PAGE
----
La Trobe Law School academics and students have recently made a submission to the United Nations Human Rights Committee alleging violations of Australia’s obligations under the International Covenant on Civil and Political Rights (ICCPR). The complaint to the UN was made on behalf of Mr M.
Mr M. is an Indigenous man who is currently incarcerated at the Alice Springs Correctional Centre in the Northern Territory. He has significant cognitive impairments. He is subject to a Custodial Supervision Order pursuant to the Northern Territory Criminal Code and has been placed in custody at the prison because no appropriate alternatives exist in the Northern Territory. In the Submission it is argued, among other things, that the conditions of his detention are violations of specific rights guaranteed by the ICCPR. The submission includes arguments relating to the arbitrariness of his detention, the inappropriateness of the use of restraints on him, as well as arguments regarding the protection of minority rights such as the rights to Country, Community and Culture.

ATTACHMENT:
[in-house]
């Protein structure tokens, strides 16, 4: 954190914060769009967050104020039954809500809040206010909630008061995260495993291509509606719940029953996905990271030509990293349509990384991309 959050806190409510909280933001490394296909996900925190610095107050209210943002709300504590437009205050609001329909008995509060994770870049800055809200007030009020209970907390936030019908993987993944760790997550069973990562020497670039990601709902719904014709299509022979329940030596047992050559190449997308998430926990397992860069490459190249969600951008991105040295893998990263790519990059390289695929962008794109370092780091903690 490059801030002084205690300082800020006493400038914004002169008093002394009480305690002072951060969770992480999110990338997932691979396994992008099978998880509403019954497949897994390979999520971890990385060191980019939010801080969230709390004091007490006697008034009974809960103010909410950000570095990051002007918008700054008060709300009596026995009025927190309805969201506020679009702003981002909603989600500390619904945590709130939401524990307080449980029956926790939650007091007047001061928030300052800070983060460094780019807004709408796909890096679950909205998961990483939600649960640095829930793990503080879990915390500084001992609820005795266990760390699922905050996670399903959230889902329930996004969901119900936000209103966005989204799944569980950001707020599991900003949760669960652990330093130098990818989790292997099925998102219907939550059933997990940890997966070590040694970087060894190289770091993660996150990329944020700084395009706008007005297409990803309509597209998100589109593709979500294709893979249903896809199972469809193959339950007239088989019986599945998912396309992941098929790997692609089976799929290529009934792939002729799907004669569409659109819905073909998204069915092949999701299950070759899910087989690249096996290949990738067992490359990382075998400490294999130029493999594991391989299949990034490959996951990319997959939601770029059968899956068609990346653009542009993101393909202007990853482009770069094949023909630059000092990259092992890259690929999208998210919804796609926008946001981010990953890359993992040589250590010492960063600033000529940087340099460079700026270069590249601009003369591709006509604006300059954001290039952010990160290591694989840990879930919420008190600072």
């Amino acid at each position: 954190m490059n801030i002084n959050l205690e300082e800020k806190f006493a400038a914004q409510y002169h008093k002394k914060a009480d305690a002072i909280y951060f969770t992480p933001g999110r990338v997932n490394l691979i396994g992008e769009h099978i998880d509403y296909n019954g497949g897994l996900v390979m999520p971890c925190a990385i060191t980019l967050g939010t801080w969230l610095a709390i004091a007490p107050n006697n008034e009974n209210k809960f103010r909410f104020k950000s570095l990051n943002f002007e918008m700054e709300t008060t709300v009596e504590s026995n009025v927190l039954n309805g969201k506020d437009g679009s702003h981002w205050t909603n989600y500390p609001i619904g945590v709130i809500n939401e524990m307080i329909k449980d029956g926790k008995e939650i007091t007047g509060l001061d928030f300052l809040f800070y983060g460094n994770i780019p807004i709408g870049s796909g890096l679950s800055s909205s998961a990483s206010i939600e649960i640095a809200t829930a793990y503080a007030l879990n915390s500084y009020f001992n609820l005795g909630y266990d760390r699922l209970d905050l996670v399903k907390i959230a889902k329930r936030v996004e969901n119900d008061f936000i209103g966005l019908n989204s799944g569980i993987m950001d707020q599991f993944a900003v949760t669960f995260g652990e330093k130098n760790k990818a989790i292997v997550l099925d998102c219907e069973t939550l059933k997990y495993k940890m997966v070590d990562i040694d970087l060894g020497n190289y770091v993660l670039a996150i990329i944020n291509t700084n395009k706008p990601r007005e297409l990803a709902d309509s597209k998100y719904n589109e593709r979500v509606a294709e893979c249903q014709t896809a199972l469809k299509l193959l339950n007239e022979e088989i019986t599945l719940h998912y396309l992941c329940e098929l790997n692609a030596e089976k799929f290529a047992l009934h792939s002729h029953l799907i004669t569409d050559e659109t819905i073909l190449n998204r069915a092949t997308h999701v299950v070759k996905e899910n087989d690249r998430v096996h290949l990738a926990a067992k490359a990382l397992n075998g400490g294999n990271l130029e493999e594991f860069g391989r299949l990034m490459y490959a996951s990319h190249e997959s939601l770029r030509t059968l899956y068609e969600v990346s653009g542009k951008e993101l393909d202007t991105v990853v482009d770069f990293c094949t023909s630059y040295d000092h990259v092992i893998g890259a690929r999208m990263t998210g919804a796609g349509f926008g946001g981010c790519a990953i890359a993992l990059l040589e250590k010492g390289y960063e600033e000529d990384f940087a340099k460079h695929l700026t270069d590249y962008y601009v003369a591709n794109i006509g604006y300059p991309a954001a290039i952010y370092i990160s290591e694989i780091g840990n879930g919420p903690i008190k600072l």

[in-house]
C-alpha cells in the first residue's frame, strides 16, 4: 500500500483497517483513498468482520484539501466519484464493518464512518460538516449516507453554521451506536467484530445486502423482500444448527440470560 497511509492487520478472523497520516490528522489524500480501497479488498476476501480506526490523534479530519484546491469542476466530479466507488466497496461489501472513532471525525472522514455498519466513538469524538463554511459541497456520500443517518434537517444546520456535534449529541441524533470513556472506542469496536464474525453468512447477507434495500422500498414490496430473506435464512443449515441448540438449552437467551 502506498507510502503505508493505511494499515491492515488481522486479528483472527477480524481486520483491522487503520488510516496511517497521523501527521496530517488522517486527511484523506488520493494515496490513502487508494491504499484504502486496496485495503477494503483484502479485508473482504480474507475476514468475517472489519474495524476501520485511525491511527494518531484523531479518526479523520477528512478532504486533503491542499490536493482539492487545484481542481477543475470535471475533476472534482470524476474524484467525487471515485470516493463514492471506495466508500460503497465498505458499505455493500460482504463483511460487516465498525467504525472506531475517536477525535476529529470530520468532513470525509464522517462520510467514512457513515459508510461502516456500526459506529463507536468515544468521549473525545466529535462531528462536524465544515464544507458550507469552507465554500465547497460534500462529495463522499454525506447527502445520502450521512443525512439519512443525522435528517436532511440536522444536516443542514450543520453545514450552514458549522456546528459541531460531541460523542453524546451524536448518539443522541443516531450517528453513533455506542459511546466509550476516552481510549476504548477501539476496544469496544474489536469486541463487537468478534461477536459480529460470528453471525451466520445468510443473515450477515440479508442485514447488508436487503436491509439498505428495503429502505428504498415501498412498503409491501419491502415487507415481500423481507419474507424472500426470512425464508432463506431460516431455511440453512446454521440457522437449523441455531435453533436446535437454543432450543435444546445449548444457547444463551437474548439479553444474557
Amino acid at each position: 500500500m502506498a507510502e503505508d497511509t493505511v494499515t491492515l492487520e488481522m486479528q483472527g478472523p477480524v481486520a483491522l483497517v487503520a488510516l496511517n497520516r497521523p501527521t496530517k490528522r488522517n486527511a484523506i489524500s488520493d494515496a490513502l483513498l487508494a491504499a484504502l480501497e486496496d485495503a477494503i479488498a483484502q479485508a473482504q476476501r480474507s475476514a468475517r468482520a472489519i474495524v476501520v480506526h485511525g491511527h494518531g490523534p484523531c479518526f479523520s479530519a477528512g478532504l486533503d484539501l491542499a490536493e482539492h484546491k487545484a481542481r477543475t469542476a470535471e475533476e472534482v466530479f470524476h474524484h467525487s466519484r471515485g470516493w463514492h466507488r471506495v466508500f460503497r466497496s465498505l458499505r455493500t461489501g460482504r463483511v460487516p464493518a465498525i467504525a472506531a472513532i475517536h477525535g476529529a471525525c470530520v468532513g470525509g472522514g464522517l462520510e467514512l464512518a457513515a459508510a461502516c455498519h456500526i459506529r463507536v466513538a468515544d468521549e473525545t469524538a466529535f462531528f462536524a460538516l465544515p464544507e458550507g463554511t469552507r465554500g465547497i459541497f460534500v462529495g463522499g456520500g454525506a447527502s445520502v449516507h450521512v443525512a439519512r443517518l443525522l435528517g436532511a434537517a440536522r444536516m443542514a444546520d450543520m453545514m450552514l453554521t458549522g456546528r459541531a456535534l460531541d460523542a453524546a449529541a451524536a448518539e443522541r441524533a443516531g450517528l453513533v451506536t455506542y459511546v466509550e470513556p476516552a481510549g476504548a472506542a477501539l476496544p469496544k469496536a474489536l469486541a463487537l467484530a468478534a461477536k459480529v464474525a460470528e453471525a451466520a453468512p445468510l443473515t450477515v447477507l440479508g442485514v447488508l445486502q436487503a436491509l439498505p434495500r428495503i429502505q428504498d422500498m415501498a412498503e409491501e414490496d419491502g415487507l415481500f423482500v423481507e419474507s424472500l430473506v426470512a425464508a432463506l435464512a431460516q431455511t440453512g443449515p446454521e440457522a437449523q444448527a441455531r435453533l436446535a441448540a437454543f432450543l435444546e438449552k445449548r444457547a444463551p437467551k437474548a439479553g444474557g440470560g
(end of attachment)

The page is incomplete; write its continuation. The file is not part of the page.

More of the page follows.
The aim of the submission is to encourage the Australian government to ensure that its obligations under human rights instruments like the ICCPR are acknowledged and enacted – especially as regards the needs of the more vulnerable members of our society.
Upon receipt of the submission, the UNHRC will refer it to the Australian government to respond.
The submission was prepared by Dr Emma Henderson, with the assistance of two of La Trobe Law School’s recent graduates, Stephanie Falconer and Nicole Shackleton, and Professor Patrick Keyzer. The complaint was authorised by Mr Patrick McGee of the Aboriginal Disability Justice Campaign who is the legal guardian of Mr M.
In light of Four Corners’ recent footage of indigenous teenagers being mistreated in Don Dale Detention Centre, this submission has received extensive media coverage, being published through the ABC website as well as ABC’s AM.